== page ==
So if we don't have cable, what do we have?  We have the highest speed internet access available.  And most of our devices are running wirelessly (two laptops, iPad, Smart TV) and we are not noticing an access problem.

So for nearly $100 less per month, we like it.

What we do miss is access to ESPN sports.  We can get other big sports events off the local TV, but we no longer have access to ESPN.  We do, ahem, have access to someone-who-gave-it-to-us cable access code, so we can watch ESPN on the iPad and the laptops.  But that would be the big downside for folks who really like ESPN.  And there is the issue of just leaving the TV on for background noise.  I don't do that.  I'd rather have the radio on.  But late at night, when my brain cannot handle thinking, I really miss House Hunters and House Hunters International as something to put on and enjoy but not think about.  For some reason, I don't want to put on any of my netflix TV shows unless I can sit down and actually watch them.  (Or actually, I watch them when I'm doing elliptical at the gym. I'm working my way through Parenthood right now)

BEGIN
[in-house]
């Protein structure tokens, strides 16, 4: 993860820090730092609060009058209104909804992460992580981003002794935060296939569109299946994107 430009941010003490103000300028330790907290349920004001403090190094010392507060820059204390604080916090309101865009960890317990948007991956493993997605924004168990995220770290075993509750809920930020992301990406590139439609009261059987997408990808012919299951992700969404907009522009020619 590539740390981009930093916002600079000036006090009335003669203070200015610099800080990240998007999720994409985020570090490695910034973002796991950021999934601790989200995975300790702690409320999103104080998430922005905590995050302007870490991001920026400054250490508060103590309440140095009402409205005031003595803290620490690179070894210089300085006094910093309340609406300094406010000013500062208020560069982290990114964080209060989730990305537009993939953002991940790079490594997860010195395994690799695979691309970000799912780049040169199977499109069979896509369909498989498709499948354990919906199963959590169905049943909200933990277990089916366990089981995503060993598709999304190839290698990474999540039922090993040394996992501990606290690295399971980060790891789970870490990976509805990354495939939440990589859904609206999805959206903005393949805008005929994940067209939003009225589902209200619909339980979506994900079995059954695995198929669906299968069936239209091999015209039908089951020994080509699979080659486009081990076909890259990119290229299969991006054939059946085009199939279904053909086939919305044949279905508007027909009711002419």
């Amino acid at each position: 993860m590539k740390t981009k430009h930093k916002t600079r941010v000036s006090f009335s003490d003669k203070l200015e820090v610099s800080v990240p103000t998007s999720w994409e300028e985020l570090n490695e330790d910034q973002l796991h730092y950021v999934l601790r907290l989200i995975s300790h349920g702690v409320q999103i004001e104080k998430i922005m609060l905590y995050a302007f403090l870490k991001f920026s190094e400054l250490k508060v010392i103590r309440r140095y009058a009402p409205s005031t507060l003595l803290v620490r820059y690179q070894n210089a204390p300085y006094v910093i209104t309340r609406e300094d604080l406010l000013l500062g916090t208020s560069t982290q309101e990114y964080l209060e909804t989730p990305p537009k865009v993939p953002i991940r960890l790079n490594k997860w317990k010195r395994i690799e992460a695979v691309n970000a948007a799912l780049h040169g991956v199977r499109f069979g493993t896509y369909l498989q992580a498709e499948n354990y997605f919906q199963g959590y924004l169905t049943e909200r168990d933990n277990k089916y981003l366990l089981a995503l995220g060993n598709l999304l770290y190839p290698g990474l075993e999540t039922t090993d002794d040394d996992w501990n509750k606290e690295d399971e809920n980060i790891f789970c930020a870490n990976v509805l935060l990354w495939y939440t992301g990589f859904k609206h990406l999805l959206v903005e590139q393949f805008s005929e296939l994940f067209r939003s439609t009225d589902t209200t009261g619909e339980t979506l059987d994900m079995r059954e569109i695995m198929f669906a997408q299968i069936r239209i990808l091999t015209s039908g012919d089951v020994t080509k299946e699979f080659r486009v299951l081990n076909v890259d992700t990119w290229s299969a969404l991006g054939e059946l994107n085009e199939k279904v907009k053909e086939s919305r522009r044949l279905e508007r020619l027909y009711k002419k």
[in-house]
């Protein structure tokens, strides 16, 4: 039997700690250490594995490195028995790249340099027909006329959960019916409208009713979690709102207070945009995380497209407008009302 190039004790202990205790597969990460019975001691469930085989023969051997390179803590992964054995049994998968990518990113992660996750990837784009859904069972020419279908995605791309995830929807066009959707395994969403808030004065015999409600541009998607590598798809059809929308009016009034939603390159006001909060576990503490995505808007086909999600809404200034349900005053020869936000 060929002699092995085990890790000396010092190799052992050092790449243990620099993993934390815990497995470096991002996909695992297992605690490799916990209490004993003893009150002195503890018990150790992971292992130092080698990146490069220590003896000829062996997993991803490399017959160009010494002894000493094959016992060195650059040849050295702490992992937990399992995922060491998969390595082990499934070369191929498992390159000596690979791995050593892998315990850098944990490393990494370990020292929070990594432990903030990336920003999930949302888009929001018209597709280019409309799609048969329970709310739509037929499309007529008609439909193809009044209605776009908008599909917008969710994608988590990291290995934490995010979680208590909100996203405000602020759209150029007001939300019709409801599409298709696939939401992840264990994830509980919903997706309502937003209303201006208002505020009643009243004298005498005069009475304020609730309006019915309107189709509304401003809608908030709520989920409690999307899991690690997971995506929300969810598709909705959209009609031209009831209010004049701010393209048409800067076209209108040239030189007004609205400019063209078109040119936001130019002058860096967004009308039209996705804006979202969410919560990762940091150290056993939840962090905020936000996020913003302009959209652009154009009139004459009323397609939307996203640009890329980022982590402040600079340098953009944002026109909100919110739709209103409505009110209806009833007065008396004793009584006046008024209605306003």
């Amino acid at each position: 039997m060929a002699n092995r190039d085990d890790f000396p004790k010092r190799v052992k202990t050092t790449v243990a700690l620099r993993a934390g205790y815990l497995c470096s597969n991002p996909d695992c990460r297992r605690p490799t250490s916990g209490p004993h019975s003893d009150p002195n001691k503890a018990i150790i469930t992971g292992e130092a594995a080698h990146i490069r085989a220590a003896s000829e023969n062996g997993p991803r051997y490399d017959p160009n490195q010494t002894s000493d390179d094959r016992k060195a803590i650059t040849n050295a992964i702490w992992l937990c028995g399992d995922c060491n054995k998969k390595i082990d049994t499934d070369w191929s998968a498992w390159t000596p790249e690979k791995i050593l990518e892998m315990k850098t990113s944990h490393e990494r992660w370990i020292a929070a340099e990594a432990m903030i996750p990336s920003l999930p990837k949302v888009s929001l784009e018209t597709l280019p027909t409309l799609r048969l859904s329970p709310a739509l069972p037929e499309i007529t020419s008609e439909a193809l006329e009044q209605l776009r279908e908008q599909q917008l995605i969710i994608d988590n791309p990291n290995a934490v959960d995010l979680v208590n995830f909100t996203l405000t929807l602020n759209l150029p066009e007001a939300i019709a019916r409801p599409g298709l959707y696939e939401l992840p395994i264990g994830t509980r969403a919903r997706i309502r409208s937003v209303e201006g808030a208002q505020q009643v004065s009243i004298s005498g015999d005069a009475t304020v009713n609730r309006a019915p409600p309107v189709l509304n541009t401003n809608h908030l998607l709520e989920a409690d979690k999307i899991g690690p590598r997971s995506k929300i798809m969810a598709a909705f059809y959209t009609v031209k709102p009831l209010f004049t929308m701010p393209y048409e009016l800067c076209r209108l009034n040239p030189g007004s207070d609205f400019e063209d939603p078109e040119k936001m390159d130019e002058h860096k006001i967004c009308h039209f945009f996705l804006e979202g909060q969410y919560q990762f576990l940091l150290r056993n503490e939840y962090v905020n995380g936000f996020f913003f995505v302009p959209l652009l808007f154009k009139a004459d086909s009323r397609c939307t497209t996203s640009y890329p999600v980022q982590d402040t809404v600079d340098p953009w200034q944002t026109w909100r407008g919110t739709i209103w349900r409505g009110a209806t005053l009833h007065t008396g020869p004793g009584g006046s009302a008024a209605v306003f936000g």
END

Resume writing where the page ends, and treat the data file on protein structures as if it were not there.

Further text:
So there.  I'd love to hear your solutions and strategies to save money and still be mindlessly entertained by TV!